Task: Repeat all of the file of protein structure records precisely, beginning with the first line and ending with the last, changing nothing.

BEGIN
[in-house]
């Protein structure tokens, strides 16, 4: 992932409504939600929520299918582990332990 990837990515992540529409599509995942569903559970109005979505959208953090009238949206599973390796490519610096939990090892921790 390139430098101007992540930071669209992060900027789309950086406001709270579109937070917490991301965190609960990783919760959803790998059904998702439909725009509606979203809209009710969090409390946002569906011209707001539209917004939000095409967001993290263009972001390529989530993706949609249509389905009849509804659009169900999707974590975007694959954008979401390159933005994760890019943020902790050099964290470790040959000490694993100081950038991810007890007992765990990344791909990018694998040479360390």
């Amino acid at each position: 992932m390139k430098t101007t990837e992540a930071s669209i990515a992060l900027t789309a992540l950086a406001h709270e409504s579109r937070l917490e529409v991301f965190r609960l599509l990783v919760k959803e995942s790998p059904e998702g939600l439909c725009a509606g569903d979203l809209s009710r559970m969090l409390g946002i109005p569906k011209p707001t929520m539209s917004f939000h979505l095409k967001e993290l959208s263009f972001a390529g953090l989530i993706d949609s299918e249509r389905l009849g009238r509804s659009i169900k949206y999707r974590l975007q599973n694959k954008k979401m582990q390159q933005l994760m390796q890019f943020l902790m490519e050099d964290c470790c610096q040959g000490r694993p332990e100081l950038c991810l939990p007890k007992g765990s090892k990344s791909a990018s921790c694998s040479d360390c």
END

[in-house]
């Protein structure tokens, strides 16, 4: 992932409504939600929520299918582990332990 990837990515992540529409599509995942569903559970109005979505959208953090009238949206599973390796490519610096939990090892921790 390139430098101007992540930071669209992060900027789309950086406001709270579109937070917490991301965190609960990783919760959803790998059904998702439909725009509606979203809209009710969090409390946002569906011209707001539209917004939000095409967001993290263009972001390529989530993706949609249509389905009849509804659009169900999707974590975007694959954008979401390159933005994760890019943020902790050099964290470790040959000490694993100081950038991810007890007992765990990344791909990018694998040479360390």
């Amino acid at each position: 992932m390139k430098t101007t990837e992540a930071s669209i990515a992060l900027t789309a992540l950086a406001h709270e409504s579109r937070l917490e529409v991301f965190r609960l599509l990783v919760k959803e995942s790998p059904e998702g939600l439909c725009a509606g569903d979203l809209s009710r559970m969090l409390g946002i109005p569906k011209p707001t929520m539209s917004f939000h979505l095409k967001e993290l959208s263009f972001a390529g953090l989530i993706d949609s299918e249509r389905l009849g009238r509804s659009i169900k949206y999707r974590l975007q599973n694959k954008k979401m582990q390159q933005l994760m390796q890019f943020l902790m490519e050099d964290c470790c610096q040959g000490r694993p332990e100081l950038c991810l939990p007890k007992g765990s090892k990344s791909a990018s921790c694998s040479d360390c």